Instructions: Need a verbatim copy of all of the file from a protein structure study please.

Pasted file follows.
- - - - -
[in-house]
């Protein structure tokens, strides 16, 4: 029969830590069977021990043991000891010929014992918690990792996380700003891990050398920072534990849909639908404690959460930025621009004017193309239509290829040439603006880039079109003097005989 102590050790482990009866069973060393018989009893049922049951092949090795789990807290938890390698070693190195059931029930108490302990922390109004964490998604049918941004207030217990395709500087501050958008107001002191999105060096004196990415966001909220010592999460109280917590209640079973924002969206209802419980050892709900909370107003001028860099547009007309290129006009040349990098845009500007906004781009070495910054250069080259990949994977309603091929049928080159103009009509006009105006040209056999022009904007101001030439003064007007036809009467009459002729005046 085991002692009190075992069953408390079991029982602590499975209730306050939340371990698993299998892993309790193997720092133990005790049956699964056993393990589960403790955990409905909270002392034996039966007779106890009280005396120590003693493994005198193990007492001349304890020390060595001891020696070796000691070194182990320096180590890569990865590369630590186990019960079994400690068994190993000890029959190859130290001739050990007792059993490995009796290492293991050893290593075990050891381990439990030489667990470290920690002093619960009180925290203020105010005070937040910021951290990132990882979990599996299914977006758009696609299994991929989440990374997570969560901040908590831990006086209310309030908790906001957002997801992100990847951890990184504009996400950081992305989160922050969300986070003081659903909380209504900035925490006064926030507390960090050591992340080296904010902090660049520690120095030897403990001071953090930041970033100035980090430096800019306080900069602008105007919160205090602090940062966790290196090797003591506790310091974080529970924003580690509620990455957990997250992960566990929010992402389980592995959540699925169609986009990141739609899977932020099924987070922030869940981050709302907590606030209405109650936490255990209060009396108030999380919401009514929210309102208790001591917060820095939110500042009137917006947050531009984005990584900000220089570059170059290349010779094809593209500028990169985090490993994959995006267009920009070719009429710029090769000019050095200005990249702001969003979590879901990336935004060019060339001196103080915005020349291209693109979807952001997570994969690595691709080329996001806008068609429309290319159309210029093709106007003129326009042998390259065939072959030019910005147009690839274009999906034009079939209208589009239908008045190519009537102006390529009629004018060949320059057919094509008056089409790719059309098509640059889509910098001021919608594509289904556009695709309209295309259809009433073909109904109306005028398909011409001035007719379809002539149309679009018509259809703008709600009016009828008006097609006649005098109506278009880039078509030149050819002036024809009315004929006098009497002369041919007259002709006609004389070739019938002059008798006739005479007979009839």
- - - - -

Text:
[in-house]
């Protein structure tokens, strides 16, 4: 029969830590069977021990043991000891010929014992918690990792996380700003891990050398920072534990849909639908404690959460930025621009004017193309239509290829040439603006880039079109003097005989 102590050790482990009866069973060393018989009893049922049951092949090795789990807290938890390698070693190195059931029930108490302990922390109004964490998604049918941004207030217990395709500087501050958008107001002191999105060096004196990415966001909220010592999460109280917590209640079973924002969206209802419980050892709900909370107003001028860099547009007309290129006009040349990098845009500007906004781009070495910054250069080259990949994977309603091929049928080159103009009509006009105006040209056999022009904007101001030439003064007007036809009467009459002729005046 085991002692009190075992069953408390079991029982602590499975209730306050939340371990698993299998892993309790193997720092133990005790049956699964056993393990589960403790955990409905909270002392034996039966007779106890009280005396120590003693493994005198193990007492001349304890020390060595001891020696070796000691070194182990320096180590890569990865590369630590186990019960079994400690068994190993000890029959190859130290001739050990007792059993490995009796290492293991050893290593075990050891381990439990030489667990470290920690002093619960009180925290203020105010005070937040910021951290990132990882979990599996299914977006758009696609299994991929989440990374997570969560901040908590831990006086209310309030908790906001957002997801992100990847951890990184504009996400950081992305989160922050969300986070003081659903909380209504900035925490006064926030507390960090050591992340080296904010902090660049520690120095030897403990001071953090930041970033100035980090430096800019306080900069602008105007919160205090602090940062966790290196090797003591506790310091974080529970924003580690509620990455957990997250992960566990929010992402389980592995959540699925169609986009990141739609899977932020099924987070922030869940981050709302907590606030209405109650936490255990209060009396108030999380919401009514929210309102208790001591917060820095939110500042009137917006947050531009984005990584900000220089570059170059290349010779094809593209500028990169985090490993994959995006267009920009070719009429710029090769000019050095200005990249702001969003979590879901990336935004060019060339001196103080915005020349291209693109979807952001997570994969690595691709080329996001806008068609429309290319159309210029093709106007003129326009042998390259065939072959030019910005147009690839274009999906034009079939209208589009239908008045190519009537102006390529009629004018060949320059057919094509008056089409790719059309098509640059889509910098001021919608594509289904556009695709309209295309259809009433073909109904109306005028398909011409001035007719379809002539149309679009018509259809703008709600009016009828008006097609006649005098109506278009880039078509030149050819002036024809009315004929006098009497002369041919007259002709006609004389070739019938002059008798006739005479007979009839």